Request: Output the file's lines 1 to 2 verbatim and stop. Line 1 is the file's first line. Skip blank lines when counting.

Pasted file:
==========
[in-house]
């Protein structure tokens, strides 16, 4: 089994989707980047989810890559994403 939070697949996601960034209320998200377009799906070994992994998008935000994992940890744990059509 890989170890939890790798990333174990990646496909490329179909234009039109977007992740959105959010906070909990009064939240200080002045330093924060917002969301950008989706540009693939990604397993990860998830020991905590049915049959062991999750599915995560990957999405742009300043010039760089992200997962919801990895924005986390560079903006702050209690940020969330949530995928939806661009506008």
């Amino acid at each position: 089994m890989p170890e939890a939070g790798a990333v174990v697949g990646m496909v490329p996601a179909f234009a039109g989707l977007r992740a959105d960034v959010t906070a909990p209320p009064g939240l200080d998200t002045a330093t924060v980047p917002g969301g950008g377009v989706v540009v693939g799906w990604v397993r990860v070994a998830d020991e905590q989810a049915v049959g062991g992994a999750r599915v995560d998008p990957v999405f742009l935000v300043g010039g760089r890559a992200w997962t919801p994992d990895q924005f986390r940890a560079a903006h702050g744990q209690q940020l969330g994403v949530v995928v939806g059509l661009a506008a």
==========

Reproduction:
[in-house]
């Protein structure tokens, strides 16, 4: 089994989707980047989810890559994403 939070697949996601960034209320998200377009799906070994992994998008935000994992940890744990059509 890989170890939890790798990333174990990646496909490329179909234009039109977007992740959105959010906070909990009064939240200080002045330093924060917002969301950008989706540009693939990604397993990860998830020991905590049915049959062991999750599915995560990957999405742009300043010039760089992200997962919801990895924005986390560079903006702050209690940020969330949530995928939806661009506008």